(Featured Image: Sales brochure for the 1982 Chevrolet Corvette; stolen from the GM Heritage Center.)
Upon his return to Chanhassen from Los Angeles in May of 1982, Prince’s first task was to upgrade the basement studio in his home on Kiowa Trail: replacing the original 16-track console with a new 24-track Ampex MM1200 machine. According to biographer Per Nilsen, this project took about two weeks, overseen by Prince’s go-to home studio tech and engineer, Don Batts. Astonishingly, within hours of the new studio’s setup, Prince had recorded the basic track for one of his most enduring songs, “Little Red Corvette.” “It was incredible to build the studio in that short time and then come up with that tune so quickly,” Batts recalled. But, as he also acknowledged, “That’s how fast it generally went” (Nilsen 1999 100).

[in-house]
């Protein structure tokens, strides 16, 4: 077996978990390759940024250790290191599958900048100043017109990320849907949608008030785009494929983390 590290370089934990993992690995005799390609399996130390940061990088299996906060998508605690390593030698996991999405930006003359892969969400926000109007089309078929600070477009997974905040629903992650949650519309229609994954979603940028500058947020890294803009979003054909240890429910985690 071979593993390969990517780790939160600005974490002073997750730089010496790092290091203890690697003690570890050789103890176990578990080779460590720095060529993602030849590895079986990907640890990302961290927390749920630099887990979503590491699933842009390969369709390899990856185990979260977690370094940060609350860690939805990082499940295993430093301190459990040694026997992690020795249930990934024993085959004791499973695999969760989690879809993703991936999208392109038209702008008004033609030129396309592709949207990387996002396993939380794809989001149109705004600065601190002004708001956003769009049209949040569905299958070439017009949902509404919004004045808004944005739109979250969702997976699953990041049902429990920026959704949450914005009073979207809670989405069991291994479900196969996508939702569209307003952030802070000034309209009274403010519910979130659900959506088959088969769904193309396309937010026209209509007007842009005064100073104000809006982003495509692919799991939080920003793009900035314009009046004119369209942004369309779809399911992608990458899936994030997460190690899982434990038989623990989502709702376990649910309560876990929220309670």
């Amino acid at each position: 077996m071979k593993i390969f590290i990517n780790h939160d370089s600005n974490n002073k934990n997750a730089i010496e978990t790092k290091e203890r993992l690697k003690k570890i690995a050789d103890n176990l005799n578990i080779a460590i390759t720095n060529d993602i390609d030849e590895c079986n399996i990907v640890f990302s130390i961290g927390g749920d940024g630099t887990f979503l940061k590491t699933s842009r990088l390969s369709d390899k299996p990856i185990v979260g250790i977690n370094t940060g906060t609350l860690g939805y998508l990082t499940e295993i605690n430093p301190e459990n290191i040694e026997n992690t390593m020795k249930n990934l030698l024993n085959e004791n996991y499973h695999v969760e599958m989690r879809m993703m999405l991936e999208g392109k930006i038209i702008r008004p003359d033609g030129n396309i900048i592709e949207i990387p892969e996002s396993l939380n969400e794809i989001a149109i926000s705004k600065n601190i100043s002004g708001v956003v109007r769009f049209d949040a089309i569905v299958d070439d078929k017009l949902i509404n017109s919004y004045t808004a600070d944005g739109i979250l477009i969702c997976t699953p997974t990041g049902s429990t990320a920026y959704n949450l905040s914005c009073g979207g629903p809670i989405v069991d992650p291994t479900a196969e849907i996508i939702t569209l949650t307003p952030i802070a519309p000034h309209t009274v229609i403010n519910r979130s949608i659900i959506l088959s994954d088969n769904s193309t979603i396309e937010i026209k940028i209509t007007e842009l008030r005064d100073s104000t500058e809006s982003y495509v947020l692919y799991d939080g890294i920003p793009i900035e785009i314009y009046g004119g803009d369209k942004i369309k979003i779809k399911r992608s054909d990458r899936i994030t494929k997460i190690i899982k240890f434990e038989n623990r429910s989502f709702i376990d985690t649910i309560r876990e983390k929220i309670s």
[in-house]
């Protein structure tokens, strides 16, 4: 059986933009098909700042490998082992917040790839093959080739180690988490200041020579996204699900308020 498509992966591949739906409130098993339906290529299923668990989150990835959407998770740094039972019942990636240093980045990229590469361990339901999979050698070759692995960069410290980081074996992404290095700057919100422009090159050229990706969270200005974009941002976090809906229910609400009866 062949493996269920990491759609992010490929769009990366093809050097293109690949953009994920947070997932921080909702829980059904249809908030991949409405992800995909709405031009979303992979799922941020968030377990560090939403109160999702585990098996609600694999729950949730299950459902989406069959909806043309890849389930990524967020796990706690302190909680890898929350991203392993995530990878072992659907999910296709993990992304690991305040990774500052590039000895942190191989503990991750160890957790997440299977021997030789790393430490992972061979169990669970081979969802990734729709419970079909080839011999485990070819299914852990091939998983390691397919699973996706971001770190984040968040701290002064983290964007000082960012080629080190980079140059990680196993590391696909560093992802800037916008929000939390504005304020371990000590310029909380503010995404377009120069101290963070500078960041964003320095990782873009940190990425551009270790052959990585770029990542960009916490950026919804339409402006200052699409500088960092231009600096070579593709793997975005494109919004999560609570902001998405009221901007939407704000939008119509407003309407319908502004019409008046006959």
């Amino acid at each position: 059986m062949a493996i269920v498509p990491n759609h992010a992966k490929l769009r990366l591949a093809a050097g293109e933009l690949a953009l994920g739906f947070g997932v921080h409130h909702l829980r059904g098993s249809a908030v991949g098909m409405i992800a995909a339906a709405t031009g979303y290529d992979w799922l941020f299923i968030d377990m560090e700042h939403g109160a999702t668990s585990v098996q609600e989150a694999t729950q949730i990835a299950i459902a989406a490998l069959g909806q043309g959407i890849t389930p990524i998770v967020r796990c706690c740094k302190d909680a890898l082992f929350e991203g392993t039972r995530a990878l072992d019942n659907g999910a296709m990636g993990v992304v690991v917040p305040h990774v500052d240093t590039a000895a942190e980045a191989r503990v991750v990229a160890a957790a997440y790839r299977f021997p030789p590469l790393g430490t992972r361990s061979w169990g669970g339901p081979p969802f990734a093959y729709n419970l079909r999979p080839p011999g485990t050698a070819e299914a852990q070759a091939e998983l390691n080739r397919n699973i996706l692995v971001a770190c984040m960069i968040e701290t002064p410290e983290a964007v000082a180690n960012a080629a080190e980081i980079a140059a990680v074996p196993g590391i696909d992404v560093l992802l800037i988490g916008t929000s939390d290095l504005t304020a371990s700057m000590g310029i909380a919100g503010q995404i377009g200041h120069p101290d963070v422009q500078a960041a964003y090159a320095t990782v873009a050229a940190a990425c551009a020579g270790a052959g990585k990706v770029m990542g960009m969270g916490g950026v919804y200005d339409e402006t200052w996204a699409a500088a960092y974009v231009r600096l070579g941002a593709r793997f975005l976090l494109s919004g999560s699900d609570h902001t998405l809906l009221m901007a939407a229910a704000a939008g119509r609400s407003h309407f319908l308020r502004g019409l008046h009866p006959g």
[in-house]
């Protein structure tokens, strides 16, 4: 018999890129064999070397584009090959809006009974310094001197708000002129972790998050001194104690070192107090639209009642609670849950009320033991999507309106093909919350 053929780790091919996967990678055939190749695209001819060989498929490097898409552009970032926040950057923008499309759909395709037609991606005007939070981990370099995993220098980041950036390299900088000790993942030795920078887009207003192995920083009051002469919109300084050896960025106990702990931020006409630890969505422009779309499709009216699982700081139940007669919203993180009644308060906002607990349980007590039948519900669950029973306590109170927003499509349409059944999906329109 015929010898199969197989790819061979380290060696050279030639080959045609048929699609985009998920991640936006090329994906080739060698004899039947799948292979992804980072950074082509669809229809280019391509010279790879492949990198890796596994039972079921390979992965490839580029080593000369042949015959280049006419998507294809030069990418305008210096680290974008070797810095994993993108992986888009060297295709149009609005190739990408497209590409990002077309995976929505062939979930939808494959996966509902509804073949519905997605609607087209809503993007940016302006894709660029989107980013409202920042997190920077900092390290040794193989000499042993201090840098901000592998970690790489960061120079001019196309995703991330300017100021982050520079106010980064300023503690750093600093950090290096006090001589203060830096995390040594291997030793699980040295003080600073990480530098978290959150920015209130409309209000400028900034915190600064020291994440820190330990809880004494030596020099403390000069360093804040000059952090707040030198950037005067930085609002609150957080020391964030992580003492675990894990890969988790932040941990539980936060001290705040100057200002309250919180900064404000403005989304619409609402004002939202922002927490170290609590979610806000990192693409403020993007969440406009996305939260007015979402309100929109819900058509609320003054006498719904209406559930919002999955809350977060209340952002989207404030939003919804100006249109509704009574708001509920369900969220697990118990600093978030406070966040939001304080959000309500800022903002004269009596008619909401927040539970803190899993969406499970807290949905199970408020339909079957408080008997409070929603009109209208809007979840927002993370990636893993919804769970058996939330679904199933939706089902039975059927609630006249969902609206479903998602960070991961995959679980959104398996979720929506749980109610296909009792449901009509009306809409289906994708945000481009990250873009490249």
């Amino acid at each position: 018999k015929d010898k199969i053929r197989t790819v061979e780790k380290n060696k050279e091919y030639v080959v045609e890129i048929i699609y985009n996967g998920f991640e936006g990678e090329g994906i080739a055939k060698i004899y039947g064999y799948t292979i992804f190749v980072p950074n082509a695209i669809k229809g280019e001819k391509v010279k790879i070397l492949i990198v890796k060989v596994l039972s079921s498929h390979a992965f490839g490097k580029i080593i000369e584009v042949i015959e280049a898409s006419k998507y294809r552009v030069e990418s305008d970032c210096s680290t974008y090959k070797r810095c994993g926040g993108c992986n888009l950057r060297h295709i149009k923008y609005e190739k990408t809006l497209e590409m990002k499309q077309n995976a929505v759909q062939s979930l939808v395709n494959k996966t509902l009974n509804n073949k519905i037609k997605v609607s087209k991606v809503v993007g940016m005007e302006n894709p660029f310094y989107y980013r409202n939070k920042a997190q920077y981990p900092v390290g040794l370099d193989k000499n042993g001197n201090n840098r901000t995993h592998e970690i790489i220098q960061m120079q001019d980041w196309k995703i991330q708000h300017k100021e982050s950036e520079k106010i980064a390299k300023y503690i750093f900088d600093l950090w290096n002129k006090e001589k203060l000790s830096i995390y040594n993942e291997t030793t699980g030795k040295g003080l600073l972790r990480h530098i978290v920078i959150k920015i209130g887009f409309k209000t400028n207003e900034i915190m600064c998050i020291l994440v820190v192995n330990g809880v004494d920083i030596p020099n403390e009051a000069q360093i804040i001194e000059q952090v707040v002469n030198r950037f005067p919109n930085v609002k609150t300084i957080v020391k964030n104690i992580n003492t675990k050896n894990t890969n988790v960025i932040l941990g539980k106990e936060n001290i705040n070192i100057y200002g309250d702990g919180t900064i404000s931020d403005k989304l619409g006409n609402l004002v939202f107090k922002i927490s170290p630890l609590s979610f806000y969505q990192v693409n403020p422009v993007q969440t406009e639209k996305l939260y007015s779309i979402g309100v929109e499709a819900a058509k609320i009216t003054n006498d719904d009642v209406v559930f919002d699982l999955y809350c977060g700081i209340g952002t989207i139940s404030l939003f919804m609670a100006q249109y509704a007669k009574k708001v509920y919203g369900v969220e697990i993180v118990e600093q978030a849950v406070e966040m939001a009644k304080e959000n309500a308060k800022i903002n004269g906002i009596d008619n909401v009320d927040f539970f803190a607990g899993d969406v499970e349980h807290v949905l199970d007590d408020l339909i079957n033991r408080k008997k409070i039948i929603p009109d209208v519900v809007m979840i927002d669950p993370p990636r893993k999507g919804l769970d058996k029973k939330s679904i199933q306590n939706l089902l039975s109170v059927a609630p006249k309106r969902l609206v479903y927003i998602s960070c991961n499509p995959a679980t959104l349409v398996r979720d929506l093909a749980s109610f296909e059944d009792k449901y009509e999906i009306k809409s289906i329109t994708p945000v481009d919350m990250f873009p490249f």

Indeed, much about “Corvette” seemed to emerge with almost supernatural ease, as if Prince had merely plucked it from the ether fully-formed. According to legend–and like other 20th-century pop standards, the Beatles’ “Yesterday” and the Rolling Stones’ “Satisfaction”–the song first came to him in a dream, while he was dozing off in the front seat of keyboardist Lisa Coleman’s 1964 Mercury Montclair Marauder. “I bought this vintage pink Mercury at a car auction,” Coleman told The Guardian in 2008. “It was so bitching-looking that Prince used to borrow it and dent it, which I’d make him feel bad about. He slept in it one time and came up with ‘Little Red Corvette’… even though it was a pink Mercury” (Elan 2008). Prince wrote in his unpublished liner notes for the 1993 compilation The Hits that he “always considered the song a dream because it was written between 3 or 4 catnaps and he was never fully awake” (Dash 2016).